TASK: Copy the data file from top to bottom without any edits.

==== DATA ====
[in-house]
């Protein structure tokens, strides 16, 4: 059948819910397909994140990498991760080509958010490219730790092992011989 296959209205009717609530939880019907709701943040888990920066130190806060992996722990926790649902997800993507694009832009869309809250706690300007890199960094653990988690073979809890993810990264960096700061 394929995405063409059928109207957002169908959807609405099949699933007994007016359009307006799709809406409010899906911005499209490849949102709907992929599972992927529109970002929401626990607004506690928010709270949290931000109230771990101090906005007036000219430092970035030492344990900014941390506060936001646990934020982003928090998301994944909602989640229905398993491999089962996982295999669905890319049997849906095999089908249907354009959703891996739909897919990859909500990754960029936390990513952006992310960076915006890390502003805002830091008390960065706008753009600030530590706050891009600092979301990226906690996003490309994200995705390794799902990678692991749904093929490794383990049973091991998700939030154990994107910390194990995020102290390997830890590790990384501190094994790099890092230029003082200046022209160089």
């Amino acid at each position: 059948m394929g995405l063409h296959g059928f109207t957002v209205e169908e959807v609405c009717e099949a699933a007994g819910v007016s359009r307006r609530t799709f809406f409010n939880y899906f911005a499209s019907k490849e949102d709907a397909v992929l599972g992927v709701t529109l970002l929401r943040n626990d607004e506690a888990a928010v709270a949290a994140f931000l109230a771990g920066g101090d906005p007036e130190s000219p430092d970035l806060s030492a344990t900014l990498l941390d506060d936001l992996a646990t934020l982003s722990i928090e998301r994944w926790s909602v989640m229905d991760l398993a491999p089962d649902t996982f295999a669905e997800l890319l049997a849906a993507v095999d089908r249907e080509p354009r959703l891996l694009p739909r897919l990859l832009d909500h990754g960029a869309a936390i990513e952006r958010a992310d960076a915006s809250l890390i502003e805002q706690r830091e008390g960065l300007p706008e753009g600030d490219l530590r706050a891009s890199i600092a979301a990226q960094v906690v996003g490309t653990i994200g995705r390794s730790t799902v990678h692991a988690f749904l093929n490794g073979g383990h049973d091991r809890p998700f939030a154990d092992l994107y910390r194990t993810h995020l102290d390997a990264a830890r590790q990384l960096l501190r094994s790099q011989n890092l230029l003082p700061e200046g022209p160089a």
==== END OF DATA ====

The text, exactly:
[in-house]
């Protein structure tokens, strides 16, 4: 059948819910397909994140990498991760080509958010490219730790092992011989 296959209205009717609530939880019907709701943040888990920066130190806060992996722990926790649902997800993507694009832009869309809250706690300007890199960094653990988690073979809890993810990264960096700061 394929995405063409059928109207957002169908959807609405099949699933007994007016359009307006799709809406409010899906911005499209490849949102709907992929599972992927529109970002929401626990607004506690928010709270949290931000109230771990101090906005007036000219430092970035030492344990900014941390506060936001646990934020982003928090998301994944909602989640229905398993491999089962996982295999669905890319049997849906095999089908249907354009959703891996739909897919990859909500990754960029936390990513952006992310960076915006890390502003805002830091008390960065706008753009600030530590706050891009600092979301990226906690996003490309994200995705390794799902990678692991749904093929490794383990049973091991998700939030154990994107910390194990995020102290390997830890590790990384501190094994790099890092230029003082200046022209160089």
């Amino acid at each position: 059948m394929g995405l063409h296959g059928f109207t957002v209205e169908e959807v609405c009717e099949a699933a007994g819910v007016s359009r307006r609530t799709f809406f409010n939880y899906f911005a499209s019907k490849e949102d709907a397909v992929l599972g992927v709701t529109l970002l929401r943040n626990d607004e506690a888990a928010v709270a949290a994140f931000l109230a771990g920066g101090d906005p007036e130190s000219p430092d970035l806060s030492a344990t900014l990498l941390d506060d936001l992996a646990t934020l982003s722990i928090e998301r994944w926790s909602v989640m229905d991760l398993a491999p089962d649902t996982f295999a669905e997800l890319l049997a849906a993507v095999d089908r249907e080509p354009r959703l891996l694009p739909r897919l990859l832009d909500h990754g960029a869309a936390i990513e952006r958010a992310d960076a915006s809250l890390i502003e805002q706690r830091e008390g960065l300007p706008e753009g600030d490219l530590r706050a891009s890199i600092a979301a990226q960094v906690v996003g490309t653990i994200g995705r390794s730790t799902v990678h692991a988690f749904l093929n490794g073979g383990h049973d091991r809890p998700f939030a154990d092992l994107y910390r194990t993810h995020l102290d390997a990264a830890r590790q990384l960096l501190r094994s790099q011989n890092l230029l003082p700061e200046g022209p160089a």